Podcast Recap: Textile Recycling Programs and Change Agents

Monica and Haley welcome Erin Dorr to episode two of Sustainable Solutions with Planet Aid. Erin is a sustainability professional for the town of Bedford, Massachusetts, and is involved with several sustainability programs at the local schools. Erin shares her story of becoming a “change agent” to create repeatable textile recycling programs, and other government sustainability initiatives.

Read on for conversation highlights, or listen to the podcast in full on Apple, Google, Spotify, or Planet Aid’s website.

Who is Erin Dorr?

Erin spent 20 years working in the financial industry in downtown Boston, until she took a career sabbatical. “In that time,” she explains, “I got involved in organizations and causes that were meaningful to me, which I didn't have time to do when I was working downtown. That led me to this path of composting and recycling. I live in the town of Bedford, and I got to meet some of the great people here and really just started working with facilities in that capacity.”

Today, Erin works with schools and municipal buildings on schoolwide programs to reduce consumption, waste, and the town’s overall climate footprint. Throughout Bedford, Erin helped establish textile recycling programs by strategically placing Planet Aid yellow clothing collection bins at local schools, and launched a variety of sustainability initiatives around them.

Why Focus on Schools?

When asked why she puts so much time and effort into school-based projects, Erin had three excellent points:

“Our students are the generation that's inheriting climate issues, even though they aren't the generation that created them. That being said, they are the change agents that are going to take us to our goals in 2050.

It also is important because a lot of these students are doing some of this work at home. They're recycling at home. They're composting at home. They may know that they shouldn't be tossing textiles in the trash at home. So when they come into school, if they're getting a different message than that, it can be confusing. It can be inconsistent.

Subsequently, when they learn those good habits at school and they're teaching their peers, they could go home and teach their families too. So it creates a little spider web of education and knowledge.”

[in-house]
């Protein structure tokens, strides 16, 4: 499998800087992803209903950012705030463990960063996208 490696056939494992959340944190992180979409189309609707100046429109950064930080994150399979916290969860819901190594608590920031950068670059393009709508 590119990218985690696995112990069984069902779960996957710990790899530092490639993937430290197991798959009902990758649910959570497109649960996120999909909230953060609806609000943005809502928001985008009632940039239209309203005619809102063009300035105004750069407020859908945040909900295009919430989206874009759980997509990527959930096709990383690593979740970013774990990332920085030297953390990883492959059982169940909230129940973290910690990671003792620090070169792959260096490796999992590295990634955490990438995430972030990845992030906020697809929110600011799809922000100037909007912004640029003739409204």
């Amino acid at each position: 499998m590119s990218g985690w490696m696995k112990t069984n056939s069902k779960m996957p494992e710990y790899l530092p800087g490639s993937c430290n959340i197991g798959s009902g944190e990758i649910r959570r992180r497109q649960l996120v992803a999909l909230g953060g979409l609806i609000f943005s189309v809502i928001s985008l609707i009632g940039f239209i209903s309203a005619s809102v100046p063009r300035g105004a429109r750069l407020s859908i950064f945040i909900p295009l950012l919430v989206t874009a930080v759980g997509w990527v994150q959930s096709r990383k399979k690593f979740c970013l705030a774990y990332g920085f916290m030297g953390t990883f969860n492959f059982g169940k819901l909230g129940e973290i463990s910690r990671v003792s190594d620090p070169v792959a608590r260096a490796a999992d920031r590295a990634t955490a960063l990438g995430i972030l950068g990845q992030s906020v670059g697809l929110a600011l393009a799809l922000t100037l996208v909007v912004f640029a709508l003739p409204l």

Bedford, MA – An Eco-Conscious Town

Filled with trails and bicycle clubs, Bedford truly cares about doing its part for the planet. The town recently completed a climate impact study, which will help determine how close the community is to achieving an energy net-zero plan.

In addition, both the state and local government support programs and laws that will make a positive impact on the environment, such as the Massachusetts textile waste ban, which aims to keep clothes and other textiles out of landfills. This law gives people more incentive to find responsible and sustainable ways to reuse or recycle their unwanted clothes and stuffed dolls.

Successful Sustainability Initiatives at Bedford Schools

The sustainability programs in the Bedford school district Erin supports have a positive impact on the students, parents, and community at large. Some of her highlights include:

  • Establishing Planet Aid’s yellow clothing collection bins in convenient, accessible locations, which have collected more than 60 tons of textiles since 2020 - “That’s the same as 30 elephants!” Erin explains.
  • Explaining the lifecycle of clothing, and the importance of reusing and donating clothes to prevent waste and reduce their carbon footprint.
  • Writing articles in the school newsletter to inform parents about the schools’ green initiatives and how they can contribute to the textile recycling program.
  • Turning donation drives into challenges, which gamify sustainability and boost enthusiasm and excitement.

These donation drives also support the schools, which receive funding based on how many pounds of used textiles they collect. Future projects at the school can use these funds for new sustainability endeavors, such as climate-resilient building practices, cafeteria reform, and hosting “share fairs” where students can trade out their clothes and find new styles from classmates.

Challenges with Textile Recycling Programs

In discussing the challenges of establishing textile recycling programs, Erin brings up the importance of infrastructure. “Tech accessibility is key. We're really lucky in Bedford; we have curbside pickup for our trash and even compost. We can recycle other things at our curb as well, but the important piece is that it's close by. It's gotta be easy, and textiles can get pretty heavy pretty quickly.”

Education is another challenge, though you might think of it as an opportunity in disguise. Many people don’t know about the Massachusetts textile waste ban so there is an opportunity to teach them about the new laws, and about Planet Aid’s yellow clothing collection bins that make it easy to comply with the statewide ban on dumping textiles.

Future Goals

Erin is a long-term thinker with a 15-year plan for the community and schools in Bedford. It includes government sustainability initiatives for waste sorting in all of the schools, garden clubs with farm-to-table programs, and solar and wind generators to power a microgrid to remove a dependency on fossil fuels.

With such goals in mind, it’s clear sustainable solutions are a group effort. Partners like Planet Aid help facilitate the collection, sorting, and distribution that are necessary to minimize textile waste around the world. 

 

For people looking to donate to textile recycling programs, Planet Aid offers several solutions, such as:
Finding your closest yellow donation bin
Joining Planet Aid’s School Program
Hosting your own yellow bin

Click on one of the links above to start on your own sustainable solutions with Planet Aid.

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